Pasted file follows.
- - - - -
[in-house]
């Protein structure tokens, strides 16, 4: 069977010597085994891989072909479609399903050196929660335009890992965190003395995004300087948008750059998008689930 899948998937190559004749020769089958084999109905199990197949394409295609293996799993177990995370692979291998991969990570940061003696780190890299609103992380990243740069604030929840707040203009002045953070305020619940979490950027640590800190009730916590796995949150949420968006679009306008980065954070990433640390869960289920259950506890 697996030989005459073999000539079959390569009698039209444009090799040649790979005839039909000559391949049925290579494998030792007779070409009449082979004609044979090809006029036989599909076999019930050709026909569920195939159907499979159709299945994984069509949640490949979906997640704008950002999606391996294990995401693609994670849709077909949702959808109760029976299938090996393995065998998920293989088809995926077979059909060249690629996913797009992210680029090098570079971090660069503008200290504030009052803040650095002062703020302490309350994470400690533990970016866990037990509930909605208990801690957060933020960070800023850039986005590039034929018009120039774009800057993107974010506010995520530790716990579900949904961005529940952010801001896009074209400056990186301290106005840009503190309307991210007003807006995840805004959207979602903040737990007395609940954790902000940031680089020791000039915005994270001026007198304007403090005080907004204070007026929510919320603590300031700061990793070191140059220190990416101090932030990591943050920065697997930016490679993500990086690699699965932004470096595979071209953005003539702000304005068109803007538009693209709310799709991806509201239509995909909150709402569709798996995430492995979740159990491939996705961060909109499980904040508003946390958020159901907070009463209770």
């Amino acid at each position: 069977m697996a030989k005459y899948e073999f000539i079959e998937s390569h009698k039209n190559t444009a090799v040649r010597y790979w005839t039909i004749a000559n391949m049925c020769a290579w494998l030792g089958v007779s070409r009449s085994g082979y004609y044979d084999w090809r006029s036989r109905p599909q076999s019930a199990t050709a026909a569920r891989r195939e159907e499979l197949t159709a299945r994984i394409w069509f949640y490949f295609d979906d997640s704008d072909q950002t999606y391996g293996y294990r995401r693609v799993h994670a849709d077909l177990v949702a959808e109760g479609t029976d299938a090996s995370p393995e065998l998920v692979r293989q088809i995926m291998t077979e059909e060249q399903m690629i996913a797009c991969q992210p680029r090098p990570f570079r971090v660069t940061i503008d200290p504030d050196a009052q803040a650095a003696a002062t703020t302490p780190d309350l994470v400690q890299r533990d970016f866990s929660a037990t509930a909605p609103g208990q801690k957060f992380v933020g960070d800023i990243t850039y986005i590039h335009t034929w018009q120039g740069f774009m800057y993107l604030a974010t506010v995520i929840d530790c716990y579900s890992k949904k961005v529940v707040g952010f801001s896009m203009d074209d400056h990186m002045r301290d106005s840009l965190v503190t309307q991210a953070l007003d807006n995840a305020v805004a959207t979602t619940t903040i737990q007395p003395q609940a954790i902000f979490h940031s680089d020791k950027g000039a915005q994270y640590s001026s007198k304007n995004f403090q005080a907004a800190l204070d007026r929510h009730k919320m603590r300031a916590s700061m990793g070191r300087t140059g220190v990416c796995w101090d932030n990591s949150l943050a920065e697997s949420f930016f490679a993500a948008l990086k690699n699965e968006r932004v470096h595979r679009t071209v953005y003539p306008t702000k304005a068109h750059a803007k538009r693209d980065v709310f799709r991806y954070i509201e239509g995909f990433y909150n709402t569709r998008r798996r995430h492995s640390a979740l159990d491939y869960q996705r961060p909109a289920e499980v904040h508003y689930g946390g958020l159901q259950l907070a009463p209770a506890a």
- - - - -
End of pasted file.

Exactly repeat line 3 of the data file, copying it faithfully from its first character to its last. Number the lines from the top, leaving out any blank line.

């Amino acid at each position: 069977m697996a030989k005459y899948e073999f000539i079959e998937s390569h009698k039209n190559t444009a090799v040649r010597y790979w005839t039909i004749a000559n391949m049925c020769a290579w494998l030792g089958v007779s070409r009449s085994g082979y004609y044979d084999w090809r006029s036989r109905p599909q076999s019930a199990t050709a026909a569920r891989r195939e159907e499979l197949t159709a299945r994984i394409w069509f949640y490949f295609d979906d997640s704008d072909q950002t999606y391996g293996y294990r995401r693609v799993h994670a849709d077909l177990v949702a959808e109760g479609t029976d299938a090996s995370p393995e065998l998920v692979r293989q088809i995926m291998t077979e059909e060249q399903m690629i996913a797009c991969q992210p680029r090098p990570f570079r971090v660069t940061i503008d200290p504030d050196a009052q803040a650095a003696a002062t703020t302490p780190d309350l994470v400690q890299r533990d970016f866990s929660a037990t509930a909605p609103g208990q801690k957060f992380v933020g960070d800023i990243t850039y986005i590039h335009t034929w018009q120039g740069f774009m800057y993107l604030a974010t506010v995520i929840d530790c716990y579900s890992k949904k961005v529940v707040g952010f801001s896009m203009d074209d400056h990186m002045r301290d106005s840009l965190v503190t309307q991210a953070l007003d807006n995840a305020v805004a959207t979602t619940t903040i737990q007395p003395q609940a954790i902000f979490h940031s680089d020791k950027g000039a915005q994270y640590s001026s007198k304007n995004f403090q005080a907004a800190l204070d007026r929510h009730k919320m603590r300031a916590s700061m990793g070191r300087t140059g220190v990416c796995w101090d932030n990591s949150l943050a920065e697997s949420f930016f490679a993500a948008l990086k690699n699965e968006r932004v470096h595979r679009t071209v953005y003539p306008t702000k304005a068109h750059a803007k538009r693209d980065v709310f799709r991806y954070i509201e239509g995909f990433y909150n709402t569709r998008r798996r995430h492995s640390a979740l159990d491939y869960q996705r961060p909109a289920e499980v904040h508003y689930g946390g958020l159901q259950l907070a009463p209770a506890a």